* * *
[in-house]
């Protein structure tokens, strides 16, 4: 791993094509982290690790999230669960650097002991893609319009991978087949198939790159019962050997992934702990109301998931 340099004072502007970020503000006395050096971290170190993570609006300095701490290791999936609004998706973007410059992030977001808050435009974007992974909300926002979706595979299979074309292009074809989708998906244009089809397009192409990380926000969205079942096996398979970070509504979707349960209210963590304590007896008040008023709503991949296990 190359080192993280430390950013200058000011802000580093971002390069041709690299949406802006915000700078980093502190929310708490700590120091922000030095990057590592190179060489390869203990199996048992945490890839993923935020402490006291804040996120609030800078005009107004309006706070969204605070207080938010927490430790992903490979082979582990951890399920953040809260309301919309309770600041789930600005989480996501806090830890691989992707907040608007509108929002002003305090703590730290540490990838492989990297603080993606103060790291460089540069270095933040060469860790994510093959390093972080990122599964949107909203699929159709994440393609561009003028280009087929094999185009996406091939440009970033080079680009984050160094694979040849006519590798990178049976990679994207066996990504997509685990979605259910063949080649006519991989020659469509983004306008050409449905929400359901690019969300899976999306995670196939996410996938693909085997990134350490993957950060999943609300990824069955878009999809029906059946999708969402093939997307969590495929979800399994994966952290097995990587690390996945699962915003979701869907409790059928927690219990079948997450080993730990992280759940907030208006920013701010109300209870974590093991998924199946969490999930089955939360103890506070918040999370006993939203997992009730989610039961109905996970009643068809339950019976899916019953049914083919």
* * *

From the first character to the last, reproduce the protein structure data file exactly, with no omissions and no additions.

[in-house]
């Protein structure tokens, strides 16, 4: 791993094509982290690790999230669960650097002991893609319009991978087949198939790159019962050997992934702990109301998931 340099004072502007970020503000006395050096971290170190993570609006300095701490290791999936609004998706973007410059992030977001808050435009974007992974909300926002979706595979299979074309292009074809989708998906244009089809397009192409990380926000969205079942096996398979970070509504979707349960209210963590304590007896008040008023709503991949296990 190359080192993280430390950013200058000011802000580093971002390069041709690299949406802006915000700078980093502190929310708490700590120091922000030095990057590592190179060489390869203990199996048992945490890839993923935020402490006291804040996120609030800078005009107004309006706070969204605070207080938010927490430790992903490979082979582990951890399920953040809260309301919309309770600041789930600005989480996501806090830890691989992707907040608007509108929002002003305090703590730290540490990838492989990297603080993606103060790291460089540069270095933040060469860790994510093959390093972080990122599964949107909203699929159709994440393609561009003028280009087929094999185009996406091939440009970033080079680009984050160094694979040849006519590798990178049976990679994207066996990504997509685990979605259910063949080649006519991989020659469509983004306008050409449905929400359901690019969300899976999306995670196939996410996938693909085997990134350490993957950060999943609300990824069955878009999809029906059946999708969402093939997307969590495929979800399994994966952290097995990587690390996945699962915003979701869907409790059928927690219990079948997450080993730990992280759940907030208006920013701010109300209870974590093991998924199946969490999930089955939360103890506070918040999370006993939203997992009730989610039961109905996970009643068809339950019976899916019953049914083919």